The chemistry between Hikaru and Madame Rokujo was lacking. The play culminated in a foofaraw of action. Failing to command my attention earlier, all the fuss seemed to demand it. Unfortunately, the phone call revelation at the end which aims to shatter the illusory and real boundaries was about as hackneyed as the flashback boating-days scene. However, the final image of efficiency that the nurse presented was striking as she slowly scrubbed the bloodied stage clean.

Self left feeling hollow, the audience also did not appear to be enamoured with The Lady Aoi. A few snickers escaped at the ostentatiously ‘erotic’ moments in the play, and several old dears in the audience covered their ears as the loud music threatened to damage the tympanic membrane. Although not a memorable performance, I’m glad I went because I would’ve been disappointed not to have seen a Mishima offering. It was a visual feast with a nutrionally- deficient main course.

Thursday, February 8, 2007

Spring Snow

My introduction to Mishima came in the tautly composed The Sailor Who Fell From Grace with the Sea, a novel of nihilism and violence which unsettles the reader. On finishing the book of an evening, sleeplessness ensued. The bitterness of humanity glimpsed in the last pages left the stomach riddled with unease. Coming across Spring Snow in a bookstore I took it up to the counter, not knowing much about it. The young man at the counter had read it, and recommended it highly. Interestingly, he said it did not have the violent elements I expected. Violence is superseded by the piquancy of desire in the first book of the Sea of Fertility tetralogy.

Passion unfolds in a sensual frisson as the entanglement between aristocratic lovers Kiyoaki and Satoko engages the reader with its impossibility. Kiyoaki is a young man of delicate constitution. Spoilt by his family’s ascendancy and the misfortune of personal beauty he is characterized by capriciousness of feeling and action. His affection for Satoko paralyses him, and he treats her selfishly. Satoko, a beauty from an old and disempowered family receives advances of marriage from a royal suitor. Receiving no objection from Kiyoaki she pursues the elopement. Unfortunately, Kiyoaki’s lack of foresight lands the lovers in a compromising and doomed affair.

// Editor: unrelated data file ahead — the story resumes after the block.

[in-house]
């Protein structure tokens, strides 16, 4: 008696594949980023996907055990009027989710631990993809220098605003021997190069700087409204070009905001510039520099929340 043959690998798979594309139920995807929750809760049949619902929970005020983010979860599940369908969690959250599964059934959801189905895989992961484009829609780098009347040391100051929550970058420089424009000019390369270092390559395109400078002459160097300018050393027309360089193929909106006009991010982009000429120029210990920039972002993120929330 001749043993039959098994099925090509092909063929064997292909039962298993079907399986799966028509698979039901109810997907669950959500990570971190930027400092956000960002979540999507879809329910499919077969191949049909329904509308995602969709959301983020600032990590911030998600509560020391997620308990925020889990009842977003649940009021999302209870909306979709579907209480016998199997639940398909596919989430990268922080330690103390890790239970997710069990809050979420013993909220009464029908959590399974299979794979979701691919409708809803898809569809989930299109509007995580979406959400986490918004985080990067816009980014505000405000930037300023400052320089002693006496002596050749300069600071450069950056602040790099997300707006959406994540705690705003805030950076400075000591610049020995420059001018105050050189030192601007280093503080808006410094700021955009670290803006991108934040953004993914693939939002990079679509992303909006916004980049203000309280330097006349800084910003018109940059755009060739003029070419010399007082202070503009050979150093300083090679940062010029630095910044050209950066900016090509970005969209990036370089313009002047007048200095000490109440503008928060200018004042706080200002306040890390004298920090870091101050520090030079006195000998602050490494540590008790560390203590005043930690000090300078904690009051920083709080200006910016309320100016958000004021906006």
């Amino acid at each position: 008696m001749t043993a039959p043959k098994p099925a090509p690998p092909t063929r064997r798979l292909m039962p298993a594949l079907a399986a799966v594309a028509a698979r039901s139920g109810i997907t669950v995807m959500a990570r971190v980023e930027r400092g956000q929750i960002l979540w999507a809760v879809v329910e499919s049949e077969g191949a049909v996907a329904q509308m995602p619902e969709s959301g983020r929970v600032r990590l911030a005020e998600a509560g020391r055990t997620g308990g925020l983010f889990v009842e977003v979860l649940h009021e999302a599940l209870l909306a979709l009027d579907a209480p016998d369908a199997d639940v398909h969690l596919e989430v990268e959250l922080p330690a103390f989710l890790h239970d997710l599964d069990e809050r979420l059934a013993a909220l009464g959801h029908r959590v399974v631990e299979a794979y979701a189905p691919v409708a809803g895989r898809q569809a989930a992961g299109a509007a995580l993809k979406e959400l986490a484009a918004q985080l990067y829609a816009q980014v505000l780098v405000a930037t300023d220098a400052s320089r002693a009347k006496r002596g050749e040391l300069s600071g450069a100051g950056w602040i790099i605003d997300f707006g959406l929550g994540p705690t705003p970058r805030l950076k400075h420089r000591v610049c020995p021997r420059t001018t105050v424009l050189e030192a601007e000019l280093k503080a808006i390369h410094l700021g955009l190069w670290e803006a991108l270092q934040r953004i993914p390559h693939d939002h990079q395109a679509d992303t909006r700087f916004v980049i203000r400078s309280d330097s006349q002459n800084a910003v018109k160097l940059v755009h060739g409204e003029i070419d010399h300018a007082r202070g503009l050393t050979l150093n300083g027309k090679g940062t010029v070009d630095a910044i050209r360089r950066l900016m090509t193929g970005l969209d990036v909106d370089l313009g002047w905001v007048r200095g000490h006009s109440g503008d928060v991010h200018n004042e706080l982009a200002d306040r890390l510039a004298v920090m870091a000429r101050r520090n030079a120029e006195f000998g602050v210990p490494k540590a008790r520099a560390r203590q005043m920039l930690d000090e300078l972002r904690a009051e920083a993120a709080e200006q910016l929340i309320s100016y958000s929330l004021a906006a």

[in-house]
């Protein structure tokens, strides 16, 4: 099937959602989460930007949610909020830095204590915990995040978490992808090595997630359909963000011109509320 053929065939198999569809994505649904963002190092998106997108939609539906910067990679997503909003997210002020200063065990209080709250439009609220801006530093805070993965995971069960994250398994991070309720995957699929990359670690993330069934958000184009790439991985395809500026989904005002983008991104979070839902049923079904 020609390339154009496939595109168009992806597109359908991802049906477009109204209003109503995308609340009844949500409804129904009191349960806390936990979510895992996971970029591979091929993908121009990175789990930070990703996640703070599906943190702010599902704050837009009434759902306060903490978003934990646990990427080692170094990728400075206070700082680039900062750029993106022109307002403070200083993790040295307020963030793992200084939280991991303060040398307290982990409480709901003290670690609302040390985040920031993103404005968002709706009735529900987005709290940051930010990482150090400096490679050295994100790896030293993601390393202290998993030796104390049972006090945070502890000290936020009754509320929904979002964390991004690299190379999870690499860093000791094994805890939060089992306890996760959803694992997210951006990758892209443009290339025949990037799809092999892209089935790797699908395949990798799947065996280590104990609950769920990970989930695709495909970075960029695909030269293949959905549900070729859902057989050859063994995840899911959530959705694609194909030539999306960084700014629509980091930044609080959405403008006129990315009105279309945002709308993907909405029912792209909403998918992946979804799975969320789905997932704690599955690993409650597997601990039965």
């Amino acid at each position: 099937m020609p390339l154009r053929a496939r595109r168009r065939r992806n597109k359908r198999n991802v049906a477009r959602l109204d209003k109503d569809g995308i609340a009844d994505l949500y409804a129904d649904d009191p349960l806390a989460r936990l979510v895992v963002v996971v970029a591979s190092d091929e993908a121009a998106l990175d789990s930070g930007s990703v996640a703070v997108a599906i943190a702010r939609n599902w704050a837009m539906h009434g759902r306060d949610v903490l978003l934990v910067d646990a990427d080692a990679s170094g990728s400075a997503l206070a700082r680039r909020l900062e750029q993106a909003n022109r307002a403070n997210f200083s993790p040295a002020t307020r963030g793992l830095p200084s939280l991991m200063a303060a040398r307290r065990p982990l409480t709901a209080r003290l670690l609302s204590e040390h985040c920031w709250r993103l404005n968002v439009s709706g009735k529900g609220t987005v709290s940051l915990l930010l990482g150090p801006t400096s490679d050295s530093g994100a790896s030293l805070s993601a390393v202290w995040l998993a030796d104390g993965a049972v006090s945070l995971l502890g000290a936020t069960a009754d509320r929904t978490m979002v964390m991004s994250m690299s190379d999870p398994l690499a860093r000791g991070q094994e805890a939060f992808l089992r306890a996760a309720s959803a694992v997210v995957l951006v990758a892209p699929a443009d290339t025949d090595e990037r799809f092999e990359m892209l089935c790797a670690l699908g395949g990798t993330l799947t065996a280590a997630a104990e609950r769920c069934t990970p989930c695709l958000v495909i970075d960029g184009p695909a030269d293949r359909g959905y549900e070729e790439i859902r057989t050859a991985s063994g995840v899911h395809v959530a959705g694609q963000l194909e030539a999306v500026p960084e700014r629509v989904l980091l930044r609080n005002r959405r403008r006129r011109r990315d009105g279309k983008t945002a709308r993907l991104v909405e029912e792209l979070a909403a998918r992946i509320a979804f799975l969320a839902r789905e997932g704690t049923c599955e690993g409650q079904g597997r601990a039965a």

The novel left me with a desire to read more Mishima. Fortunately, I’m attending a Mishima play next week. I also plan to see a production of Pride and Prejudice. This week of theatre will be refreshing considering my lack of theatric entertainment of late.

Tuesday, February 6, 2007

Lackadaisical Lady

The last week has been one of reading paralysis. Like the inevitable dilemma of the ice-cream store, I have the problem of Too Much Choice. The days are dissolving as the university semester fast approaches. The lovely blogger Bybee has sent me a Korean delight, The Other Side of Dark Remembrance by Lee Kyun-Young. I look forward to dipping into the ‘mundane yet confused life of a metropolitan salaried man.’ I also *have* to read McCarthy’s All the Pretty Horses because someone gave it to me in my philosophy class last semester. And my bookish expectations tell me that I’ll be galloping through the rest of the Border trilogy after reading the first offering.

I’m reading Jay Rubin’s biography of Murakami entitled Haruki Murakami and the Music of Words. The title notes the musical metaphors that infuse Murakami’s works. Having a keen interest in music, Murakami managed a jazz bar, where he indulged his penchant for Western literature, reading voraciously when he could. The biography captures the banality of Murakami’s career changing moment of epiphany. Beer-in-hand at a baseball game, the sun shining down, he decided he could write a novel at the age of 29. Murakami’s upbeat novels reflect the tempo of modernity. Indeed Murakami’s plots have fluidity, taking different courses of action, in rifts and fugues of improvised drama. Murakami actively disliked Yukio Mishima (p15). It’s interesting that although Murakami highlights his desire to avoid the Japanese condition, his novels have nuances and ideas that aren’t inherent in Western literature. Notably in Norwegian Wood, there seems to be a consciousness of a debt for happiness, and the sense of death as a live and pervasive presence.

In regards to my reading regime, I need a solid plan of attack. The three books I’ve just mentioned I will knock down. I also hope to review Mishima’s Spring Snow, which I finished recently. Has anyone else read this gorgeous book, or the others in the Sea of Fertility tetralogy? Tomorrow, I’ll head into uni to check out the course book offerings. One of my units is Victorian Literature, which will inevitably feature chunksters. I’m doing another course on nature and writing, which looks intriguing. Looks like a fun semester!